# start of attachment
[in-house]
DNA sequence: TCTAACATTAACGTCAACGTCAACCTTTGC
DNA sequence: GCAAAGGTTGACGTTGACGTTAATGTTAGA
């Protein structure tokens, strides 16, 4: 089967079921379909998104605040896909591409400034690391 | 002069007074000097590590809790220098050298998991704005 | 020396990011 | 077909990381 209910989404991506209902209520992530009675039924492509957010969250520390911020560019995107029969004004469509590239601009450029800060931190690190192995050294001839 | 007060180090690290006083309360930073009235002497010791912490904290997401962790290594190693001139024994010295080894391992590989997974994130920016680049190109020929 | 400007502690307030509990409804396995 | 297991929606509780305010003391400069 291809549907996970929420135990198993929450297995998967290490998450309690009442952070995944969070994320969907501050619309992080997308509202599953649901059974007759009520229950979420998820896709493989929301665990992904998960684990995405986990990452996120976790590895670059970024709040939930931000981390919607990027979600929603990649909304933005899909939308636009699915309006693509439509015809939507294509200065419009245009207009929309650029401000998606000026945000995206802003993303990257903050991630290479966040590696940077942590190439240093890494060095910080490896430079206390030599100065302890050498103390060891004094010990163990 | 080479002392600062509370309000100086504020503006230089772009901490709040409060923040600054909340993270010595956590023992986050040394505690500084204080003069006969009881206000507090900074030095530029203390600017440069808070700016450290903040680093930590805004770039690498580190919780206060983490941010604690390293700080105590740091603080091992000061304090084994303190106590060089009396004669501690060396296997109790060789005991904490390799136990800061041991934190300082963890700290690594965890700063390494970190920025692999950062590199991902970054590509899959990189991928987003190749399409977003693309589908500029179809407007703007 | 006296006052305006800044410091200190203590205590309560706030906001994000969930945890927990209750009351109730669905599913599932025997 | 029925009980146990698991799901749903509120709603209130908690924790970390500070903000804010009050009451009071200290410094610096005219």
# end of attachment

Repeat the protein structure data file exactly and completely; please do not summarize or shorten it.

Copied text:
[in-house]
DNA sequence: TCTAACATTAACGTCAACGTCAACCTTTGC
DNA sequence: GCAAAGGTTGACGTTGACGTTAATGTTAGA
């Protein structure tokens, strides 16, 4: 089967079921379909998104605040896909591409400034690391 | 002069007074000097590590809790220098050298998991704005 | 020396990011 | 077909990381 209910989404991506209902209520992530009675039924492509957010969250520390911020560019995107029969004004469509590239601009450029800060931190690190192995050294001839 | 007060180090690290006083309360930073009235002497010791912490904290997401962790290594190693001139024994010295080894391992590989997974994130920016680049190109020929 | 400007502690307030509990409804396995 | 297991929606509780305010003391400069 291809549907996970929420135990198993929450297995998967290490998450309690009442952070995944969070994320969907501050619309992080997308509202599953649901059974007759009520229950979420998820896709493989929301665990992904998960684990995405986990990452996120976790590895670059970024709040939930931000981390919607990027979600929603990649909304933005899909939308636009699915309006693509439509015809939507294509200065419009245009207009929309650029401000998606000026945000995206802003993303990257903050991630290479966040590696940077942590190439240093890494060095910080490896430079206390030599100065302890050498103390060891004094010990163990 | 080479002392600062509370309000100086504020503006230089772009901490709040409060923040600054909340993270010595956590023992986050040394505690500084204080003069006969009881206000507090900074030095530029203390600017440069808070700016450290903040680093930590805004770039690498580190919780206060983490941010604690390293700080105590740091603080091992000061304090084994303190106590060089009396004669501690060396296997109790060789005991904490390799136990800061041991934190300082963890700290690594965890700063390494970190920025692999950062590199991902970054590509899959990189991928987003190749399409977003693309589908500029179809407007703007 | 006296006052305006800044410091200190203590205590309560706030906001994000969930945890927990209750009351109730669905599913599932025997 | 029925009980146990698991799901749903509120709603209130908690924790970390500070903000804010009050009451009071200290410094610096005219």